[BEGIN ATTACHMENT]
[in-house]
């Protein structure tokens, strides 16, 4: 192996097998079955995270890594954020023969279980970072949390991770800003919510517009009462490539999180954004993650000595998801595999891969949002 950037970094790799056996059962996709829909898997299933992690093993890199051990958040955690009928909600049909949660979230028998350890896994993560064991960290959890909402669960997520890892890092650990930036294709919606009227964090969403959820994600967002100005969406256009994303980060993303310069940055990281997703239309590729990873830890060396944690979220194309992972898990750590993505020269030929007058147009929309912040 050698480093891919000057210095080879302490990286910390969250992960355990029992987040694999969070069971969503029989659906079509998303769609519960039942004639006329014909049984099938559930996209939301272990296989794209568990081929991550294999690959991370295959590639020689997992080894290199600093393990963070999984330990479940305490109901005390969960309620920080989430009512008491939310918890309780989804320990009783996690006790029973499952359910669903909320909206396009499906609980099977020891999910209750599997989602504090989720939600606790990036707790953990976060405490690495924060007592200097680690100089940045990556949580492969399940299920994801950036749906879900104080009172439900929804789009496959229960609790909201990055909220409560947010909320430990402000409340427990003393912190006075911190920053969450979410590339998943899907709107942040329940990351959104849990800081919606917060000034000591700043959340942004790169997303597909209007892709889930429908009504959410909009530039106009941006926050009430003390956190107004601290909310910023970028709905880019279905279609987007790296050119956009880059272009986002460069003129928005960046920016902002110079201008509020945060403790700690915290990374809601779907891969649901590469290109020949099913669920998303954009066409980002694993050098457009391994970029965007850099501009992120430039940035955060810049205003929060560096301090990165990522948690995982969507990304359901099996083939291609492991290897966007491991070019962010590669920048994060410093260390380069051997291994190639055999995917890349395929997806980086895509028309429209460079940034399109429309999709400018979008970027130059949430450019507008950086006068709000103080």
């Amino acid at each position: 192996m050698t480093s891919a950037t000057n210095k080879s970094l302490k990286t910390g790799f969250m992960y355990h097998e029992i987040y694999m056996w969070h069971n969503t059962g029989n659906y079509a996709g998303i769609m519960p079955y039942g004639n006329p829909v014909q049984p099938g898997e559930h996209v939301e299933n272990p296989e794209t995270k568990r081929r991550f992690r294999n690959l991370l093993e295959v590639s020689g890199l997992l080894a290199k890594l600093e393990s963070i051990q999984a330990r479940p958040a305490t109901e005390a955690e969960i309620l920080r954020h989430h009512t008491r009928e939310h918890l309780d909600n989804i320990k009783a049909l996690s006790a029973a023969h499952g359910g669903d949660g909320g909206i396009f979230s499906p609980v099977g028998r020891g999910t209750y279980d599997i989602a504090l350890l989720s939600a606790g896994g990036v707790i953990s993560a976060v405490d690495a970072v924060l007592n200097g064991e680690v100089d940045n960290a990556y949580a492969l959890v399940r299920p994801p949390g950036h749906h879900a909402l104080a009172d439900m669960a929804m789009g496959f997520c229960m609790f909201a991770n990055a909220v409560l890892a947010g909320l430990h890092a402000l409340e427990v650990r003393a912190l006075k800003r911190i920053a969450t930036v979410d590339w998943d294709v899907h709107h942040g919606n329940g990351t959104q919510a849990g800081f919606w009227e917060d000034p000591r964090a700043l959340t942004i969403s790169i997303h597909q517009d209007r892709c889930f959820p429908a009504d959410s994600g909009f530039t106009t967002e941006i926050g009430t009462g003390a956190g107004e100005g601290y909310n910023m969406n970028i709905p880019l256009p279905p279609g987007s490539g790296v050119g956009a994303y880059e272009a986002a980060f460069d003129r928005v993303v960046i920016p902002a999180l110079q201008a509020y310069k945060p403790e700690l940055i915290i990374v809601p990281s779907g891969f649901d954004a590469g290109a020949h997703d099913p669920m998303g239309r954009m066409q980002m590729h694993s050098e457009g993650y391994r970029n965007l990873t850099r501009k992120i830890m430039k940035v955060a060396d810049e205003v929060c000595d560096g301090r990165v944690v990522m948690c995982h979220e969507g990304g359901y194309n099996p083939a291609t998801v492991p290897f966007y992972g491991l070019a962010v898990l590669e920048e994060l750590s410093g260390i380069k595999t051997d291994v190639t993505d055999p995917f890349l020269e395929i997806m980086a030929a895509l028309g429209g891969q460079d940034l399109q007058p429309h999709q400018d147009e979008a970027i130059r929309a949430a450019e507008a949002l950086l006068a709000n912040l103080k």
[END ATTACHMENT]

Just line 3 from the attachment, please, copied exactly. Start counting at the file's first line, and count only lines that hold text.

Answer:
């Amino acid at each position: 192996m050698t480093s891919a950037t000057n210095k080879s970094l302490k990286t910390g790799f969250m992960y355990h097998e029992i987040y694999m056996w969070h069971n969503t059962g029989n659906y079509a996709g998303i769609m519960p079955y039942g004639n006329p829909v014909q049984p099938g898997e559930h996209v939301e299933n272990p296989e794209t995270k568990r081929r991550f992690r294999n690959l991370l093993e295959v590639s020689g890199l997992l080894a290199k890594l600093e393990s963070i051990q999984a330990r479940p958040a305490t109901e005390a955690e969960i309620l920080r954020h989430h009512t008491r009928e939310h918890l309780d909600n989804i320990k009783a049909l996690s006790a029973a023969h499952g359910g669903d949660g909320g909206i396009f979230s499906p609980v099977g028998r020891g999910t209750y279980d599997i989602a504090l350890l989720s939600a606790g896994g990036v707790i953990s993560a976060v405490d690495a970072v924060l007592n200097g064991e680690v100089d940045n960290a990556y949580a492969l959890v399940r299920p994801p949390g950036h749906h879900a909402l104080a009172d439900m669960a929804m789009g496959f997520c229960m609790f909201a991770n990055a909220v409560l890892a947010g909320l430990h890092a402000l409340e427990v650990r003393a912190l006075k800003r911190i920053a969450t930036v979410d590339w998943d294709v899907h709107h942040g919606n329940g990351t959104q919510a849990g800081f919606w009227e917060d000034p000591r964090a700043l959340t942004i969403s790169i997303h597909q517009d209007r892709c889930f959820p429908a009504d959410s994600g909009f530039t106009t967002e941006i926050g009430t009462g003390a956190g107004e100005g601290y909310n910023m969406n970028i709905p880019l256009p279905p279609g987007s490539g790296v050119g956009a994303y880059e272009a986002a980060f460069d003129r928005v993303v960046i920016p902002a999180l110079q201008a509020y310069k945060p403790e700690l940055i915290i990374v809601p990281s779907g891969f649901d954004a590469g290109a020949h997703d099913p669920m998303g239309r954009m066409q980002m590729h694993s050098e457009g993650y391994r970029n965007l990873t850099r501009k992120i830890m430039k940035v955060a060396d810049e205003v929060c000595d560096g301090r990165v944690v990522m948690c995982h979220e969507g990304g359901y194309n099996p083939a291609t998801v492991p290897f966007y992972g491991l070019a962010v898990l590669e920048e994060l750590s410093g260390i380069k595999t051997d291994v190639t993505d055999p995917f890349l020269e395929i997806m980086a030929a895509l028309g429209g891969q460079d940034l399109q007058p429309h999709q400018d147009e979008a970027i130059r929309a949430a450019e507008a949002l950086l006068a709000n912040l103080k």